In memorium – Thich Nhat Hanh

Just a few thoughts about Thich Nhat Hanh (1926-2022) – the influential Buddhist teacher and peace activist.

In Thich Nhat Hanh’s school of Zen, reference is made to ‘inviting the bell to sound’ (not striking the bell or ringing it) and the sound of the bell is an invitation to stop, to attend, to listen, look and to be here in the moment. When eating meals in mindful silence we can find the ‘kingdom of God’ in a small piece of carrot – a morsel that nourishes our body and mind. Hanh urges us to attend to the pain of existence – birth, death, evanescence, the coming and going of phenomena and the sense of change and loss that arises in our day-to-day existence – but not to add to this pain by clinging, passing judgement or adding a commentary. Our tendency to react with habitual responses and to add layers of words, thoughts and feelings to the initial pain only increases our suffering and clouds our experience. Buddhism is about seeing things as they are, not as they are wrapped in our emotions, reactions and habits of thought, feeling and behaviour.

Hanh emphasises the cardinal importance of this moment – the past has gone, the future has yet to come, only now is real. He reminded us that times of non-thinking are important – a time to let go of past and future, our hopes and fears, our plans and obsessions – a time to ‘come home’ to our bodies. From mindfulness and attention to our own experience, compassion flows – compassion towards ourselves, our nearest and dearest, and towards those people and other beings with whom we share this very special planet.

Hanh encourages us to bring mindfulness to bear on the simplest of everyday activities. Washing the dishes is at the same time a means to an end and an end – that is, not only do we do the dishes in order to have clean dishes, we also do the dishes to live fully in each moment while washing them. Going about our day-to-day mundane affairs, life can be enormously enriched, transformed into sacredness, if we do things for their own sake – so long as we are really present when we do them. Sitting just to sit, walking just to walk, sweeping just to sweep – having no other purpose or aim other than to do what we are doing – this is a glorious form of aimlessness. Going nowhere we are always here. In this mode of being we don’t sit, walk or sweep to attain any goal, we do these things mindfully yet aimlessly.  In focusing on the moment, we are mindful rather than mindless, we are awake rather than asleep, alive rather than going through the motions of living. Being here we are no longer somewhere else.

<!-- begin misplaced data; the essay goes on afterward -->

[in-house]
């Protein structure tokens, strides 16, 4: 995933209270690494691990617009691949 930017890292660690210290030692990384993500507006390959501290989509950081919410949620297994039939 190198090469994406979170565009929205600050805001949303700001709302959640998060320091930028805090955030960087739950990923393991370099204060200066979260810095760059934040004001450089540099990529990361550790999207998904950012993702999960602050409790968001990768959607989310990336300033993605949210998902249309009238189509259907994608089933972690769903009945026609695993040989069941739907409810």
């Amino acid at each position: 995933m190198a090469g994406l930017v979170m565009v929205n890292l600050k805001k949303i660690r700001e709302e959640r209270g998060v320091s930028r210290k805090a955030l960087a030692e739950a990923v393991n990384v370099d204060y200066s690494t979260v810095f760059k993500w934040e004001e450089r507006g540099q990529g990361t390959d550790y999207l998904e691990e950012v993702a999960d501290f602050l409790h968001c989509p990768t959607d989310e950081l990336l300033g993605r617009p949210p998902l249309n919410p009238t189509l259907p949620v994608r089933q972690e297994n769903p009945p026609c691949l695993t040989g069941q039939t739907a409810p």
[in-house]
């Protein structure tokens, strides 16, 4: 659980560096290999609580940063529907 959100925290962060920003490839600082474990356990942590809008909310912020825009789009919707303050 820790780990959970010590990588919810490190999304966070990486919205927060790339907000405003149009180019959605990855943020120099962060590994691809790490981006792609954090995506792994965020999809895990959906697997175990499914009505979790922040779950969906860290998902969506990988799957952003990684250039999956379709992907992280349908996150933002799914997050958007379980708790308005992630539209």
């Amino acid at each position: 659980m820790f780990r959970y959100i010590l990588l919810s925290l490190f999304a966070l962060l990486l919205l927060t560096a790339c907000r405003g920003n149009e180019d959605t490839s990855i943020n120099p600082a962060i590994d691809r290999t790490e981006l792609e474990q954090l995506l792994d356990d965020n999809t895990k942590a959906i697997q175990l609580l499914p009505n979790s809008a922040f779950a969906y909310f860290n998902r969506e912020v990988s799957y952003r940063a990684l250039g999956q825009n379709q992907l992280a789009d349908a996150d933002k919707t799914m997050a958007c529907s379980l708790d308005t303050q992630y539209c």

In his book, Peace is Every Step, Hanh suggests an unorthodox way of interpreting the Christian story of the last supper and the service of holy communion. According to Hanh, when Christ breaks the bread and shares it with his disciples saying, ‘Eat this. This is my flesh’, he is saying if you eat one piece of bread in mindfulness you will have real life. If you eat bread in a state of mindlessness or forgetfulness, the bread is not bread, it is only a ghost of bread. Just as we are only pale ghosts of ourselves if we are not awake and mindful. Hanh argues that Christ was trying to wake up his disciples. Maybe we can interpret the changing of water into wine in a similar way. If we really taste the water, noticing its flavour and texture, and if we are fully present when we hold it in our mouths and swallow it – the water becomes as rich, tasty and enjoyable as wine.

What I remember of a retreat with Thich Nhat Hanh in 2012, is not what he said, but his presence – the quiet calmness of his being – the authority of someone who has learnt who he is through silent attention and who has found a way to let go of all that is not necessary. This gave him great humility and enormous strength and courage. He seemed to have no agenda other than to be peaceful.


Thich Nhat Hanh. 1995. Peace is Every Step: The Path of Mindfulness in Everyday Life. London: Rider.